Siemens Gamesa to service Senvion turbines at Trianel Windpark Borkum II

first_imgTWBII is owned by EWE AG (37.5%), a joint venture between the City of Zurich’s electricity company and Fontavis AG (24.51%), and the municipal utility cooperation Trianel together with 17 municipal utilities from Germany (37.99%). For Siemens Gamesa, it is the first time to win an offshore service contract for a wind farm featuring another manufacturer’s turbines, the company said. Also, it is the first time Siemens Gamesa will start servicing Senvion offshore turbines since the acquisition of Senvion’s onshore service business in Europe and its intellectual property in January 2020. The contract, signed in late June, is effective as of 1 August and covers full scope maintenance for five years, including extension options. The wind turbine installation at Trianel’s TWB II was completed in June 2020 and as of 30 June all 32 turbines have been commissioned. The inauguration of the 200 MW offshore wind farm, located some 45 kilometres off the northern coast of the island of Borkum, is planned for spring / summer 2021. Siemens Gamesa will service the offshore wind turbines at the Trianel Windpark Borkum II (TWB II) in Germany, which comprises 32 Senvion 6.33-MW turbines. The operational base for the service campaigns will be Borkum, Siemens Gamesa said.last_img read more

Amadeus reveals new study showing how and why we will travel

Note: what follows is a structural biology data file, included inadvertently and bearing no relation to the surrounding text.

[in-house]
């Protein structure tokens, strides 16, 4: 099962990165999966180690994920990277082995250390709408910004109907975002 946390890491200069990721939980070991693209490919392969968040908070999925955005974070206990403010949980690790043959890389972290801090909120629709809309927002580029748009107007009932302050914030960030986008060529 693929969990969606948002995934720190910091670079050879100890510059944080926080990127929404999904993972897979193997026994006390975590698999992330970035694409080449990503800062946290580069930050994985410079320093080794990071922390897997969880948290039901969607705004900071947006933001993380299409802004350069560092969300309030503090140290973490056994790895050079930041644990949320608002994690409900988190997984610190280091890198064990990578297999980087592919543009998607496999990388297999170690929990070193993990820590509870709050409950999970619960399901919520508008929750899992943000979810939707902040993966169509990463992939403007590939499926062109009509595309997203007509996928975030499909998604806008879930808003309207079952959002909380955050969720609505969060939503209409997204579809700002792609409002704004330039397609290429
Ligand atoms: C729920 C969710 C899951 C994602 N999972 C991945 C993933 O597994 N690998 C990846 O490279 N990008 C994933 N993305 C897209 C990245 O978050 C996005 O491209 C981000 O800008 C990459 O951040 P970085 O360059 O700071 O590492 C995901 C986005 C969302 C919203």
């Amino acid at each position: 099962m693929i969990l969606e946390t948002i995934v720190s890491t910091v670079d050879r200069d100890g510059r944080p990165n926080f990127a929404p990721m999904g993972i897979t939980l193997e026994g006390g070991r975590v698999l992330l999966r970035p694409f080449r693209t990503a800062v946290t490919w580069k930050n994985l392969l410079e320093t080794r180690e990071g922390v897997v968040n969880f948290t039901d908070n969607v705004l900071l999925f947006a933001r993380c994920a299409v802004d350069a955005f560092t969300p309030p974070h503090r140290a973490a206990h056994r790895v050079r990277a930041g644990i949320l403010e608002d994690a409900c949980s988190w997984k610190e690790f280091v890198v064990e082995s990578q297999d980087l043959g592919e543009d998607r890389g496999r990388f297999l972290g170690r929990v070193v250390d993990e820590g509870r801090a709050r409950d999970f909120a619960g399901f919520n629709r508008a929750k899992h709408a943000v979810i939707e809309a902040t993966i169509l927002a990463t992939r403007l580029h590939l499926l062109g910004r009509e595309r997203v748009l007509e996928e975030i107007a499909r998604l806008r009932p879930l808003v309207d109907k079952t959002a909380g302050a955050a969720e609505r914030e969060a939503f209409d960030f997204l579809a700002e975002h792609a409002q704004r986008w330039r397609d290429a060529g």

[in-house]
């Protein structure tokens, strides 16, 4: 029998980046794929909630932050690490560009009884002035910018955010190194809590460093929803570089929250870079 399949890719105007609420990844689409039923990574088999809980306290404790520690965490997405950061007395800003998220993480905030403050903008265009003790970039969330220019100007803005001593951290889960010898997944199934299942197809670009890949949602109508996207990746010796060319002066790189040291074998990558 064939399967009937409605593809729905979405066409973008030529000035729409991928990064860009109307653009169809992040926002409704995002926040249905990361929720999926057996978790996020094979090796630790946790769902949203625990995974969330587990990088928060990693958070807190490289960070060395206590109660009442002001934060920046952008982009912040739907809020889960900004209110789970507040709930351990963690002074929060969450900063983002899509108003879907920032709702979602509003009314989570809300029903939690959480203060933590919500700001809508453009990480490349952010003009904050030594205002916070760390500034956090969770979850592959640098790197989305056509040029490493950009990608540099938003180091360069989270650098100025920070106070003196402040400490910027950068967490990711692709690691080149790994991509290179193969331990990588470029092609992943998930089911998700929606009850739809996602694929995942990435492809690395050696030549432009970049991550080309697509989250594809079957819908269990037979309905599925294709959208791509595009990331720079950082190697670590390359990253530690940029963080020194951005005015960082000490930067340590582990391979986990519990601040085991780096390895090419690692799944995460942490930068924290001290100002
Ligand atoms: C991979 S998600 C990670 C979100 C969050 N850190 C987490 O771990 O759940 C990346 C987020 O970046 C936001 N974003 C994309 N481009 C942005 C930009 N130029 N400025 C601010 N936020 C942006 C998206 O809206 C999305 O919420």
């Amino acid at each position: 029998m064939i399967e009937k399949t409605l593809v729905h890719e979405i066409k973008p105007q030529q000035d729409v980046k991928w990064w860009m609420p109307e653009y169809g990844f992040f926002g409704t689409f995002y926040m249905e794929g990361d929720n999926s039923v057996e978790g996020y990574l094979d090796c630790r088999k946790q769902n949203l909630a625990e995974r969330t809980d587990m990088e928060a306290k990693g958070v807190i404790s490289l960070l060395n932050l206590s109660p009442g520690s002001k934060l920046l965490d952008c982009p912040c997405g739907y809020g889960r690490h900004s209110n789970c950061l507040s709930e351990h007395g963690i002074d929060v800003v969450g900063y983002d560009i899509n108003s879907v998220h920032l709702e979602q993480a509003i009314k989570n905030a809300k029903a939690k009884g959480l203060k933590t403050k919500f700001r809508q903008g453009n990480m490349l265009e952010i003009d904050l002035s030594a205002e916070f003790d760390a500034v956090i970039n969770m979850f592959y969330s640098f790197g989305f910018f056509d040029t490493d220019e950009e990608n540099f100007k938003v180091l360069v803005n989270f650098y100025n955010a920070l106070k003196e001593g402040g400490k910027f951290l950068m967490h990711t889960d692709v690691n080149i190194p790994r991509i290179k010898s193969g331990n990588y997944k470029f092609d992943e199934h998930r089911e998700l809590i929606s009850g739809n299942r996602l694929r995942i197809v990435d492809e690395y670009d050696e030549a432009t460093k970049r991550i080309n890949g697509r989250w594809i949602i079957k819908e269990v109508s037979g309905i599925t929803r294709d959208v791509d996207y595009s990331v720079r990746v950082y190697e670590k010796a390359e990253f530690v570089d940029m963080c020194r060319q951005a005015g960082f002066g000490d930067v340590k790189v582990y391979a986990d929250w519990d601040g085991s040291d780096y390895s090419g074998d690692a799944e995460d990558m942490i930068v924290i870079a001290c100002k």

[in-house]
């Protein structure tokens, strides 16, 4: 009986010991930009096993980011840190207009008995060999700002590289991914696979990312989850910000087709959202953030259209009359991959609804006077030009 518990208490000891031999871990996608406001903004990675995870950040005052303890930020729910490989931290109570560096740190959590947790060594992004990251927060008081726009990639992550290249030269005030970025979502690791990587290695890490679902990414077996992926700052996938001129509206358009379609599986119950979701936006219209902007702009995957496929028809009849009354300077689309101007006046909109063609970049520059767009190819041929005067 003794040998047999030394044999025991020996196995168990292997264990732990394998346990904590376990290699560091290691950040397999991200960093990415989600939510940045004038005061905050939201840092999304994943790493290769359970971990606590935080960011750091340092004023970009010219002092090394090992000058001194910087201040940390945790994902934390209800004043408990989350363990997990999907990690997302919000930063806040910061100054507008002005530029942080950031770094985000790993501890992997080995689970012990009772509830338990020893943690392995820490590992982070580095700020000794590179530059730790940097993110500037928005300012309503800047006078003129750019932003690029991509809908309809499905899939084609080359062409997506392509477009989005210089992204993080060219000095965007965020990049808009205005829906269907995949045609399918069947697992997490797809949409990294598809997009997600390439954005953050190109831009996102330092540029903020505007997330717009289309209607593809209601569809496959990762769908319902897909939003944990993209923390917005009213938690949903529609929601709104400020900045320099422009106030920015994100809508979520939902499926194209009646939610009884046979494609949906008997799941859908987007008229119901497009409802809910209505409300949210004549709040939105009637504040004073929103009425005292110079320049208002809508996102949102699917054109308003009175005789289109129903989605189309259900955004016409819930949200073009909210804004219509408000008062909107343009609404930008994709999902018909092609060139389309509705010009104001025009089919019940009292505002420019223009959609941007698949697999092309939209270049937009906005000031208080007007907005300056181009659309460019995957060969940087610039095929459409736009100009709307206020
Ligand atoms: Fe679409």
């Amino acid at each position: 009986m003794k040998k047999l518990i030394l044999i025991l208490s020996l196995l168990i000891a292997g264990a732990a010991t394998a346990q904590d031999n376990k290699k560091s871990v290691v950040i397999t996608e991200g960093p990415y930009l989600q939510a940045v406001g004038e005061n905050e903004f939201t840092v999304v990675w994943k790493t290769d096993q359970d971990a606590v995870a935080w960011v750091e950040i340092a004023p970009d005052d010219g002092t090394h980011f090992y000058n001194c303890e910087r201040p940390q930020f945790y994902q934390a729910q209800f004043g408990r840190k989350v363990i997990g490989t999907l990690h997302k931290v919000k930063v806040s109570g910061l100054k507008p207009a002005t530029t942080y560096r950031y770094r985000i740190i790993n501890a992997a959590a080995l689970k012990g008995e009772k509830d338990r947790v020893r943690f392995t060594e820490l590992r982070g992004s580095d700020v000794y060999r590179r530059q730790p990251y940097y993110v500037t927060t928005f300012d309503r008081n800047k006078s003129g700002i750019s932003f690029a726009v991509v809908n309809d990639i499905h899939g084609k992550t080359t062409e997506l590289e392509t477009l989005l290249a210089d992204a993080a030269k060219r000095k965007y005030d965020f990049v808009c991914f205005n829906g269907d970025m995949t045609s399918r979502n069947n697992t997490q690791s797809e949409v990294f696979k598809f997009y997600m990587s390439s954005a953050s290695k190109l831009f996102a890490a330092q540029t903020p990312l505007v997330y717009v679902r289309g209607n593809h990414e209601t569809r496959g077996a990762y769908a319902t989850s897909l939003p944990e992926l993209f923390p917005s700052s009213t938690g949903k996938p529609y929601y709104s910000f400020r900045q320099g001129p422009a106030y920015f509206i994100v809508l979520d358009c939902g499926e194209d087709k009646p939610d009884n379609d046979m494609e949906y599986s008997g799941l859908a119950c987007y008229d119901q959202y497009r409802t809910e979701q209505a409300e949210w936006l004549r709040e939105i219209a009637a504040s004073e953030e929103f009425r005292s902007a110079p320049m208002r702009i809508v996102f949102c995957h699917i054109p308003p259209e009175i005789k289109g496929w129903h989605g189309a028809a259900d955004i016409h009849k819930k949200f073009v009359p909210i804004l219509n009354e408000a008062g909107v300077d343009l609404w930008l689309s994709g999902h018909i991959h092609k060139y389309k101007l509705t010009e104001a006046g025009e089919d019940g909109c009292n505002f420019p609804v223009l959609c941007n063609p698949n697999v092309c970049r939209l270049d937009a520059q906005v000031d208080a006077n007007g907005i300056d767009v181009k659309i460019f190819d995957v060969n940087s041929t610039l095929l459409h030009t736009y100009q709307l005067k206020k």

first_imgA report commissioned by Amadeus and written by global consumer trends consultancy, The Future Foundation defines the six ‘traveller tribes’ or segments that will emerge by the end of the next decade. By 2030, more than 1.8 billion of us will travel internationally every year, and what motivates us as well as how we behave will be radically different to today.By the end of the next decade, some people will purchase and consume travel experiences almost entirely on the basis of how shareable they are, or how much ‘capital’ they generate, via social networks. Another group of travellers will demand total simplicity and freedom from having to arrange their own travel by 2030, wanting as much as possible to be done remotely, by third parties.The findings are based on interviews with leading futurologists, travel industry experts and travellers from across the world, including from six Asia Pacific markets. The research process involved interviews and workshops with industry experts as well as trend-spotting research with consumers in the relevant travel markets including Australia, China, India, Indonesia, Japan and South Korea.“The traveller today has more power than ever before. They are increasingly complex, empowered, and no longer want to be siloed into demographic groups of age, nationality and income. By 2030, hyper-customisation will be the default expectation among many customers. With Asia Pacific set to lead global travel growth through to 2030, it is particularly critical for all providers, buyers and sellers of travel in the region to truly understand these emerging ‘traveller tribes’ and make the right investment decisions now to gear towards future traveller preferences. Amadeus is playing a leading role in driving the travel industry forward is are working closely with our customers and partners to deliver a future travel experience that is more personalised, connected and sustainable,” commented Angel Gallego, President, Amadeus Asia Pacific.Nick Chiarelli, Director, Future Foundation stated, “Our research shows not just that the type of experience demanded by travellers in 2030 will be different to 2015 but that the way travellers buy and engage with the industry is also set to change. Over the next 15 years the desire to share travel experiences will be profound, and so too the impact of sharing on inspiration and purchase trends will grow. As consumers in developed markets approach a post-material era we expect a much greater focus on, first of all, experience, and second of all, ethics, both environmental and social, to significantly influence people’s travel choices and behaviours.”last_img read more